In culture after culture, people believe that the soul lives on after death, that rituals can change the physical world and divine the truth, and that illness and misfortune are caused and alleviated by spirits, ghosts, saints ... and gods.

STEVEN PINKER, How the Mind Works

Friday, April 24, 2009

Historic mental institution demolished

A building that was once on the leading edge of psychiatric research and patient care in Saskatchewan has met its date with a demolition crew.

The facility, known for years as the Weyburn Mental Hospital, was completely closed in 2004. Despite attempts to preserve the structure for alternate uses, none was found, leading to the demolition that began in earnest several weeks ago.

This week, the contractor at the site allowed media and a few especially curious community members to go behind the safety fences for a last look around.

Many of the buildings in the complex have already been gutted, leaving a skeleton of steel beams, a convoluted maze of pipes and the roof to be torn down.

Dotted around the site are mounds of ripped-out steel, concrete and other left-overs, including old wheelchairs and appliances.

Millions of bricks

The hospital was an imposing fixture in Weyburn, with some 500,000 square feet of space sprawled across a large plot of land on Queen Street. An estimated 4.5 million bricks went into its construction, with it's oldest section dating back 90 years.

In its heyday, it had room for 2,000 patients.

Among those allowed inside the fences were Anne and Joe Robillard, who separately found jobs at the hospital in 1952. Joe was a painter. Anne, a nurse.

By 1953, they had fallen in love. They married and continued working at the hospital for three decades, accumulating a lifetime of memories. As they scanned the growing piles of rubble, they recalled how one room often hosted dances for patients and staff.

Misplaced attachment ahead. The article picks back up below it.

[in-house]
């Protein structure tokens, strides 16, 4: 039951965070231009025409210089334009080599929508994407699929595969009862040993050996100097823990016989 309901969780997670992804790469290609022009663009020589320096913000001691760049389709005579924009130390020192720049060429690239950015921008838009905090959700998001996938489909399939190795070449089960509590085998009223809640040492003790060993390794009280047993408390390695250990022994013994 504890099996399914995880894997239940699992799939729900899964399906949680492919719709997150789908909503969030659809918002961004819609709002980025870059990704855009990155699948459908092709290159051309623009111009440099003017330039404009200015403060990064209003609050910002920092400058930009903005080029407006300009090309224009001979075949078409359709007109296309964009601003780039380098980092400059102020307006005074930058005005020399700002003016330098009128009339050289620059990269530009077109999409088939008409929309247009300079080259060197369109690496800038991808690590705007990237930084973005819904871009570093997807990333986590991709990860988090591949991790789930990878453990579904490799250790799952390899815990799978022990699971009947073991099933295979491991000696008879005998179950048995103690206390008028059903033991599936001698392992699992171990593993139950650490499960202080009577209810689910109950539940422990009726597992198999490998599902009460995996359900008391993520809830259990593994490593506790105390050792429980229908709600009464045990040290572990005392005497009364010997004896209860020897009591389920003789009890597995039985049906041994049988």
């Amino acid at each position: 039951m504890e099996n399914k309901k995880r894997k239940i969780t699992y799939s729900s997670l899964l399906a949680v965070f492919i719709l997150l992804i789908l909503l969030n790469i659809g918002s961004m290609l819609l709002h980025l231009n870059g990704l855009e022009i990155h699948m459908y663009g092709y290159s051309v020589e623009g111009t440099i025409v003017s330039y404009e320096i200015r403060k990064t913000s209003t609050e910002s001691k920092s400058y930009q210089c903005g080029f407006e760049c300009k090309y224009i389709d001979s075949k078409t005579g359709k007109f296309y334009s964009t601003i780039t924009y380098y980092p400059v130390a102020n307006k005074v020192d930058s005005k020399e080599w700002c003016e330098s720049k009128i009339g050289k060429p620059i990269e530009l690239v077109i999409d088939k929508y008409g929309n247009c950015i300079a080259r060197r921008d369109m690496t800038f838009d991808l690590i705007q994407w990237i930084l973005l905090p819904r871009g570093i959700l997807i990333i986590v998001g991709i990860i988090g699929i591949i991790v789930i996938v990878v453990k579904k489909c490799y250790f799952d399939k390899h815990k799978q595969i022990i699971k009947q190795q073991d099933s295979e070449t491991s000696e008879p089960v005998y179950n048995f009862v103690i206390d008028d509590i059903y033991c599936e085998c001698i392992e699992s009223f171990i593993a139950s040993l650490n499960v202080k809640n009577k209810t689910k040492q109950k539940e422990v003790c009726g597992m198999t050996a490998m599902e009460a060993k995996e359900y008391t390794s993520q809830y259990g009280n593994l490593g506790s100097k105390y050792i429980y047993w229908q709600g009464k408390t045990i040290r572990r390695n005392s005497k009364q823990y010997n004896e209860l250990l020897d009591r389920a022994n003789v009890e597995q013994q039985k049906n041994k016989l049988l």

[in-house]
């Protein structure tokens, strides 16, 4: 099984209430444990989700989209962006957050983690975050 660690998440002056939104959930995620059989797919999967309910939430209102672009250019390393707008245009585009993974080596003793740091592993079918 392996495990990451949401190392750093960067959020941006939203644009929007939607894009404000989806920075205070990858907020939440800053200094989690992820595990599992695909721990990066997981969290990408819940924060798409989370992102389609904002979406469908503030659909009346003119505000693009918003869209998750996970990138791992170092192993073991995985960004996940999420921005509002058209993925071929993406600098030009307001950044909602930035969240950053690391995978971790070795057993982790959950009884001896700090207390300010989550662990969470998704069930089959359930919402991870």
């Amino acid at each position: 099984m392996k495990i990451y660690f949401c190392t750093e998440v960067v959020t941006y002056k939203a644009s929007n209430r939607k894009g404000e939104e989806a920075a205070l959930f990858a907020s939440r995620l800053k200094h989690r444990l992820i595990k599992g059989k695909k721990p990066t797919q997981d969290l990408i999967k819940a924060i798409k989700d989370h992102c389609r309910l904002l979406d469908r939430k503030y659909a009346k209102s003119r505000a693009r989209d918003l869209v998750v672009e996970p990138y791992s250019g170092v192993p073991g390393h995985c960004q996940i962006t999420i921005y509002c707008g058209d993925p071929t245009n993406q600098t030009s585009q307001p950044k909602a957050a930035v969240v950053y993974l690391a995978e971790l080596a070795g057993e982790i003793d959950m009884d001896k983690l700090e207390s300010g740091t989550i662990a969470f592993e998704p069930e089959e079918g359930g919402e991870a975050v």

The ballroom wall lay in a heap next to the courtyard where the couple first met.

"It used to be a good place," Anne remembered. "I just hate to see it go."

"It is kind of a crime," Joe added, noting how the building had fallen into disrepair. "You know, it's been let go."

Debra Button, the mayor of Weyburn, said the city is losing an important structure.

"It's all wide open, and it stands so naked and so, so vulnerable," Button observed. "This majestic, huge building that... seemed that it was such a strong fortress. And it's so open and vulnerable. I'm struggling."

Button said the city, which now owns the property, has not decided what will be put on the site once the building is gone, though front entrance is being preserved.

Memorial planned for site

Repairing the building, Button said, was beyond the city's financial ability. She said it would have cost an estimated $1 million to $1.5 million just to restore heat.

Even razing the site is estimated to cost $5 million, a bill the provincial government has promised to pick up.

Alton Tangedal, a Regina-based architect, has been asked to design a fitting memorial for the site.

"It's really an opportunity for people to remember, reflect on, you know, how much better we've done in dealing with people that are dealing with mental issues," Tangedal said, referring to a time when people were routinely institutionalized at the Weyburn Hospital.

Another element of the hospital that cannot be saved is a mural depicting an aspect of the Regina Riot of 1935.

It was created in 1955 by a patient at the hospital, James Eadie, whose therapy included painting.

Preserving his work would have cost an estimated $250,000.

Instead, archivists have taken several high-resolution photos of it.

In a nod to the building's goliath structure, the province's Culture Ministry has asked that 400,000 bricks be preserved. Some are destined for another historic site in the province, the old Claybank Brick Factory, where they'll be incorporated into a display.

The demolition is expected to take all summer and wrap up in the fall.

(above taken from " ". )

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